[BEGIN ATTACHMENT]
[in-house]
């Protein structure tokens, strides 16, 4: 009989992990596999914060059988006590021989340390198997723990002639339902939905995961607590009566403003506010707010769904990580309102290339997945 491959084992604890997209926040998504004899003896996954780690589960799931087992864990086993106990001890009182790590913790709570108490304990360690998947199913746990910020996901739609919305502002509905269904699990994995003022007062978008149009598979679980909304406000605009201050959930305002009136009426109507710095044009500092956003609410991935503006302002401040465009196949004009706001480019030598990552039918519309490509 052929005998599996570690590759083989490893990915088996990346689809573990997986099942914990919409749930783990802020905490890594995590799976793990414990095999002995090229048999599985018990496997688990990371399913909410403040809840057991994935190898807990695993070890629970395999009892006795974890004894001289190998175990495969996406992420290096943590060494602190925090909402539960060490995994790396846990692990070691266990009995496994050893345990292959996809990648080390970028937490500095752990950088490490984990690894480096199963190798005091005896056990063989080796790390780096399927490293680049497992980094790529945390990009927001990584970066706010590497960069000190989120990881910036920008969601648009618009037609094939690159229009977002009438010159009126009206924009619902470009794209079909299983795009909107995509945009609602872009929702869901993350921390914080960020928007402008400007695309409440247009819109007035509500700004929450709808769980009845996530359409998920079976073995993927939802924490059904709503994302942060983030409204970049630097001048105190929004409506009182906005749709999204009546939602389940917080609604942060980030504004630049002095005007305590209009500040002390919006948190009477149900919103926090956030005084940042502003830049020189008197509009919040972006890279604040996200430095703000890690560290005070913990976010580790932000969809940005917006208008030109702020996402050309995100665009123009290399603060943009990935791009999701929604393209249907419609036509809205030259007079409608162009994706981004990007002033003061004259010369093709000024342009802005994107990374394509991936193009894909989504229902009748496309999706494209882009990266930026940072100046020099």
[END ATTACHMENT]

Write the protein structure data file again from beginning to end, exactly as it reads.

[in-house]
């Protein structure tokens, strides 16, 4: 009989992990596999914060059988006590021989340390198997723990002639339902939905995961607590009566403003506010707010769904990580309102290339997945 491959084992604890997209926040998504004899003896996954780690589960799931087992864990086993106990001890009182790590913790709570108490304990360690998947199913746990910020996901739609919305502002509905269904699990994995003022007062978008149009598979679980909304406000605009201050959930305002009136009426109507710095044009500092956003609410991935503006302002401040465009196949004009706001480019030598990552039918519309490509 052929005998599996570690590759083989490893990915088996990346689809573990997986099942914990919409749930783990802020905490890594995590799976793990414990095999002995090229048999599985018990496997688990990371399913909410403040809840057991994935190898807990695993070890629970395999009892006795974890004894001289190998175990495969996406992420290096943590060494602190925090909402539960060490995994790396846990692990070691266990009995496994050893345990292959996809990648080390970028937490500095752990950088490490984990690894480096199963190798005091005896056990063989080796790390780096399927490293680049497992980094790529945390990009927001990584970066706010590497960069000190989120990881910036920008969601648009618009037609094939690159229009977002009438010159009126009206924009619902470009794209079909299983795009909107995509945009609602872009929702869901993350921390914080960020928007402008400007695309409440247009819109007035509500700004929450709808769980009845996530359409998920079976073995993927939802924490059904709503994302942060983030409204970049630097001048105190929004409506009182906005749709999204009546939602389940917080609604942060980030504004630049002095005007305590209009500040002390919006948190009477149900919103926090956030005084940042502003830049020189008197509009919040972006890279604040996200430095703000890690560290005070913990976010580790932000969809940005917006208008030109702020996402050309995100665009123009290399603060943009990935791009999701929604393209249907419609036509809205030259007079409608162009994706981004990007002033003061004259010369093709000024342009802005994107990374394509991936193009894909989504229902009748496309999706494209882009990266930026940072100046020099």